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Kawasaki's disease (KD) is an acute febrile illness of infants and children, characterized by cutaneous and mucosal erythema and edema with subsequent desquamation, cervical lymphadenitis, and complicated by coronary artery aneurysms (20%).


Causes:

Generalized vasculitis. Endarteritis of vasavasorum involves adventitia/ intima of proximal coronary arteries with ectasia, aneurysm formation, vessel obstruction, and distal embolization with subsequent myocardial infarction. Other vessels: brachiocephalic, celiac, renal, iliofemoral arteries. Increased activated helper T cells and monocytes, elevated serum soluble interleukin (IL)-2 receptor levels, elevated levels of spontaneous IL-1 production by peripheral blood mononuclear cells, antiendothelial antibodies, and increased cytokine-inducible activation antigens on the vascular endothelium occur in KD. T cell response is driven by a conventional antigen.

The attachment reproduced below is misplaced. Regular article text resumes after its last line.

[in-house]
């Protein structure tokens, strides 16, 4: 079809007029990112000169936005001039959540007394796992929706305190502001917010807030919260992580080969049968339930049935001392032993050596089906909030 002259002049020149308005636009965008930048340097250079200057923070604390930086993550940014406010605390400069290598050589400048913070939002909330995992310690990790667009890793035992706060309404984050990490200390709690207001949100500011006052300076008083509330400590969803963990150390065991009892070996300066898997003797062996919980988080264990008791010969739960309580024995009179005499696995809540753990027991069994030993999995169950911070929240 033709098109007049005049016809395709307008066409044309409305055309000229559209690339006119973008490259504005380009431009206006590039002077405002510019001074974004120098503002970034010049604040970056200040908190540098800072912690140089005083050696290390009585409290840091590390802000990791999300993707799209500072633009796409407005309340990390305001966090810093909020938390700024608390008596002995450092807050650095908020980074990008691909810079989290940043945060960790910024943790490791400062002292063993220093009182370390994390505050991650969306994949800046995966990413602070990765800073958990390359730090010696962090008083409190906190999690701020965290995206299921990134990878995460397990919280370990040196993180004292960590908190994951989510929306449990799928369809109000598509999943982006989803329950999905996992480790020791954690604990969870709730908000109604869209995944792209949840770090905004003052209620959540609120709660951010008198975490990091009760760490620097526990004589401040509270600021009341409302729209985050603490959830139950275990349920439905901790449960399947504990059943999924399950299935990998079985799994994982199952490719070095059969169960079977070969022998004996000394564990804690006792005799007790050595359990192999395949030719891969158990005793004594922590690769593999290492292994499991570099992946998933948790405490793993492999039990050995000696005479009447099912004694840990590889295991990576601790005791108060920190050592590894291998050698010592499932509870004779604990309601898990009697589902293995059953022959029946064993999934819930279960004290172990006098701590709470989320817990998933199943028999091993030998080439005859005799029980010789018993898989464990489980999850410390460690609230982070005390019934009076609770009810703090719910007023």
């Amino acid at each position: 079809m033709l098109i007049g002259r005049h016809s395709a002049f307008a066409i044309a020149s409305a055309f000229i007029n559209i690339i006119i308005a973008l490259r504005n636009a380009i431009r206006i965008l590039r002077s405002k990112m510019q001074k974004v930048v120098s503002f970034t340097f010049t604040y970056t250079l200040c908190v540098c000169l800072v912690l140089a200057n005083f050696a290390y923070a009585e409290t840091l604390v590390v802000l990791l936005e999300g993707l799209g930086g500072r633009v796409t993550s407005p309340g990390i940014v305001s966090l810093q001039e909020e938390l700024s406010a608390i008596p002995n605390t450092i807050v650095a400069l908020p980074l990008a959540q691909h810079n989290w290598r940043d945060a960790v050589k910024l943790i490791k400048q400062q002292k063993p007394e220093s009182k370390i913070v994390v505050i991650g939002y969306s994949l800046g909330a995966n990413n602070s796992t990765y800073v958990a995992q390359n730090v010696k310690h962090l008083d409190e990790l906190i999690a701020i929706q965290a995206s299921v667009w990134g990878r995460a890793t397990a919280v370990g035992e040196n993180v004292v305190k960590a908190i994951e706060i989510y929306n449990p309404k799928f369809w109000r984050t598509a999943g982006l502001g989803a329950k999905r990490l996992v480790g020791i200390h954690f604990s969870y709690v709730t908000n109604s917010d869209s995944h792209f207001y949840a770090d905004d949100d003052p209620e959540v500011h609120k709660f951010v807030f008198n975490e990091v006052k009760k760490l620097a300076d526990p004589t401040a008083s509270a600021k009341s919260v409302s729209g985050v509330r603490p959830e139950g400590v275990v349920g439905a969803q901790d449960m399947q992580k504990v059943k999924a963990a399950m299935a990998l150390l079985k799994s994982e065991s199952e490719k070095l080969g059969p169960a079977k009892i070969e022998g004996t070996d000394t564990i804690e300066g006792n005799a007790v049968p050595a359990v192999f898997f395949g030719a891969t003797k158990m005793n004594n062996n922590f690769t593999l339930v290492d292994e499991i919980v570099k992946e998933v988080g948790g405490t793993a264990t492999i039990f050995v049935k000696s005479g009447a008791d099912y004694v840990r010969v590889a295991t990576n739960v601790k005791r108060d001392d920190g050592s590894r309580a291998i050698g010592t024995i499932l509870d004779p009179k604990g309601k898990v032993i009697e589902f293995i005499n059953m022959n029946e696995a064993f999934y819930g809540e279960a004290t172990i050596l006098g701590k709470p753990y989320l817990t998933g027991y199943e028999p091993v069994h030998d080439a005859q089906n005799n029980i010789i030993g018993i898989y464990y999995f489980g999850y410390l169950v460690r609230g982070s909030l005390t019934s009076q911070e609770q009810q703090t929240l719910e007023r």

Symptoms:

Kawasaki disease has a typical set of symptoms that occur in 90% of individuals and include:

*High fever for at least 5 days
*Eye irritation (conjunctivitis) without pus
*Dry, red lips that crack and bleed and/or bumpy red tongue (“strawberry tongue”)
*Palms of hands and soles of feet are red; skin starts to peel off fingers and toes about 2 weeks after illness starts
*Red rash on body
Other symptoms may include enlarged lymph nodes in the neck (50-75% of individuals), extreme irritability, joint pain or swelling, and poor appetite.

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